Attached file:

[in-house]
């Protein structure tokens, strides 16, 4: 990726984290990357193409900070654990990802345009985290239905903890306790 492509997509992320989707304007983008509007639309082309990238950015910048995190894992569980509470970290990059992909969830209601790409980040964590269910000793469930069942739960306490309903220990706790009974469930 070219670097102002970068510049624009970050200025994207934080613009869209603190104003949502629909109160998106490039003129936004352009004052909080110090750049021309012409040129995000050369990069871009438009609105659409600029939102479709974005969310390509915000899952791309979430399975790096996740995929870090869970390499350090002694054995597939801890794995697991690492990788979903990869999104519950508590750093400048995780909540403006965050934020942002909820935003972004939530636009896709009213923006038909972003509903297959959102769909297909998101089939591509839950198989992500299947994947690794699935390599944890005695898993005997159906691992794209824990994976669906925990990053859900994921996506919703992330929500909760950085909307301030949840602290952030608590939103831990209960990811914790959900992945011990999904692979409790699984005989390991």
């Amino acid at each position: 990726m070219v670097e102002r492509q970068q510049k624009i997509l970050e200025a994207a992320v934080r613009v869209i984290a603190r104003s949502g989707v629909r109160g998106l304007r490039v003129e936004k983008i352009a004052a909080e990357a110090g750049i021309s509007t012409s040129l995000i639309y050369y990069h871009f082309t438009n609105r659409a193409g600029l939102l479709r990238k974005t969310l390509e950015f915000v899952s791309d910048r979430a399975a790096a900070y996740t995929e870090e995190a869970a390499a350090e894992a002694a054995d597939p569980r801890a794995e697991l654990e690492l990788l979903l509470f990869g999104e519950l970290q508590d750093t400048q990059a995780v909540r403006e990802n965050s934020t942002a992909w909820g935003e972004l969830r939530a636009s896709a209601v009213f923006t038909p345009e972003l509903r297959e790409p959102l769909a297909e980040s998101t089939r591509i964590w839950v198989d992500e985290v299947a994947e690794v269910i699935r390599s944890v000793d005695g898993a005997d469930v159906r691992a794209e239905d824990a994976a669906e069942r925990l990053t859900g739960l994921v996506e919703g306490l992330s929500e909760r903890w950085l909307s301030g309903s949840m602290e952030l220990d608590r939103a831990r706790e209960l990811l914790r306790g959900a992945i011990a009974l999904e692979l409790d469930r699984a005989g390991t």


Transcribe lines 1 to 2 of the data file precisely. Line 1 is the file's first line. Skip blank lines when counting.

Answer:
[in-house]
């Protein structure tokens, strides 16, 4: 990726984290990357193409900070654990990802345009985290239905903890306790 492509997509992320989707304007983008509007639309082309990238950015910048995190894992569980509470970290990059992909969830209601790409980040964590269910000793469930069942739960306490309903220990706790009974469930 070219670097102002970068510049624009970050200025994207934080613009869209603190104003949502629909109160998106490039003129936004352009004052909080110090750049021309012409040129995000050369990069871009438009609105659409600029939102479709974005969310390509915000899952791309979430399975790096996740995929870090869970390499350090002694054995597939801890794995697991690492990788979903990869999104519950508590750093400048995780909540403006965050934020942002909820935003972004939530636009896709009213923006038909972003509903297959959102769909297909998101089939591509839950198989992500299947994947690794699935390599944890005695898993005997159906691992794209824990994976669906925990990053859900994921996506919703992330929500909760950085909307301030949840602290952030608590939103831990209960990811914790959900992945011990999904692979409790699984005989390991």